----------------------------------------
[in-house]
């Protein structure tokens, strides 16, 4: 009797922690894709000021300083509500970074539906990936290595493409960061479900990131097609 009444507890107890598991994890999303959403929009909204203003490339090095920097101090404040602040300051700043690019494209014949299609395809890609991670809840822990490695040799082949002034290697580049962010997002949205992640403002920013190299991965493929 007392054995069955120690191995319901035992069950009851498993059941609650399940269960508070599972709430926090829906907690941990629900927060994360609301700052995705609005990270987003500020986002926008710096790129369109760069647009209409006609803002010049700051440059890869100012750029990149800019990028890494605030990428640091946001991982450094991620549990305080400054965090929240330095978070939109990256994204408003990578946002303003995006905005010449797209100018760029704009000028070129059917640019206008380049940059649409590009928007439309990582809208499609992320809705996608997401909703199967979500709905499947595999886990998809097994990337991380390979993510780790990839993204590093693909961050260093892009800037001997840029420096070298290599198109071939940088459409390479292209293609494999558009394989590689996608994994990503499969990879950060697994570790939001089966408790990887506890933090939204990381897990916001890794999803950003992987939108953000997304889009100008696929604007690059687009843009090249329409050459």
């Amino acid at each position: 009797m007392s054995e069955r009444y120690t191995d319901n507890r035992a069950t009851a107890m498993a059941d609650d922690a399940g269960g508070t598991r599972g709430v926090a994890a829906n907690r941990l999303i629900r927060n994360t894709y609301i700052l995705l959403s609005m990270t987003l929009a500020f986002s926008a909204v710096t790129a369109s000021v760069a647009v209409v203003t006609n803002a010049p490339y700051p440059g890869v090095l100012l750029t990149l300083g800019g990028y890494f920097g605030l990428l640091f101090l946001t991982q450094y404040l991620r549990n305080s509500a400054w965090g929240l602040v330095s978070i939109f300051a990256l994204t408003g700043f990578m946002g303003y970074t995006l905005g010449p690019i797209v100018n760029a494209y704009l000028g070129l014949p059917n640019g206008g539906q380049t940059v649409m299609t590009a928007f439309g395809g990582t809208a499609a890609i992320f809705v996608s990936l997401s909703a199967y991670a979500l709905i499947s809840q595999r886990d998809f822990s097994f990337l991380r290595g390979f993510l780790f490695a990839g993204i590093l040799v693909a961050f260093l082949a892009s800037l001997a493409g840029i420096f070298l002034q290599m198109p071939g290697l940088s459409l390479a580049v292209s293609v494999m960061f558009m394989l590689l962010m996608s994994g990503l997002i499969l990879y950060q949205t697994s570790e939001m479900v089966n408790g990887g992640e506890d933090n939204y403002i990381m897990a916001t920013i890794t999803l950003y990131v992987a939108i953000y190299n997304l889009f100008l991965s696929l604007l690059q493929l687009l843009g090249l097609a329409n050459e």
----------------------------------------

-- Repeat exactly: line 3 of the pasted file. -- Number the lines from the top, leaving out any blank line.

């Amino acid at each position: 009797m007392s054995e069955r009444y120690t191995d319901n507890r035992a069950t009851a107890m498993a059941d609650d922690a399940g269960g508070t598991r599972g709430v926090a994890a829906n907690r941990l999303i629900r927060n994360t894709y609301i700052l995705l959403s609005m990270t987003l929009a500020f986002s926008a909204v710096t790129a369109s000021v760069a647009v209409v203003t006609n803002a010049p490339y700051p440059g890869v090095l100012l750029t990149l300083g800019g990028y890494f920097g605030l990428l640091f101090l946001t991982q450094y404040l991620r549990n305080s509500a400054w965090g929240l602040v330095s978070i939109f300051a990256l994204t408003g700043f990578m946002g303003y970074t995006l905005g010449p690019i797209v100018n760029a494209y704009l000028g070129l014949p059917n640019g206008g539906q380049t940059v649409m299609t590009a928007f439309g395809g990582t809208a499609a890609i992320f809705v996608s990936l997401s909703a199967y991670a979500l709905i499947s809840q595999r886990d998809f822990s097994f990337l991380r290595g390979f993510l780790f490695a990839g993204i590093l040799v693909a961050f260093l082949a892009s800037l001997a493409g840029i420096f070298l002034q290599m198109p071939g290697l940088s459409l390479a580049v292209s293609v494999m960061f558009m394989l590689l962010m996608s994994g990503l997002i499969l990879y950060q949205t697994s570790e939001m479900v089966n408790g990887g992640e506890d933090n939204y403002i990381m897990a916001t920013i890794t999803l950003y990131v992987a939108i953000y190299n997304l889009f100008l991965s696929l604007l690059q493929l687009l843009g090249l097609a329409n050459e």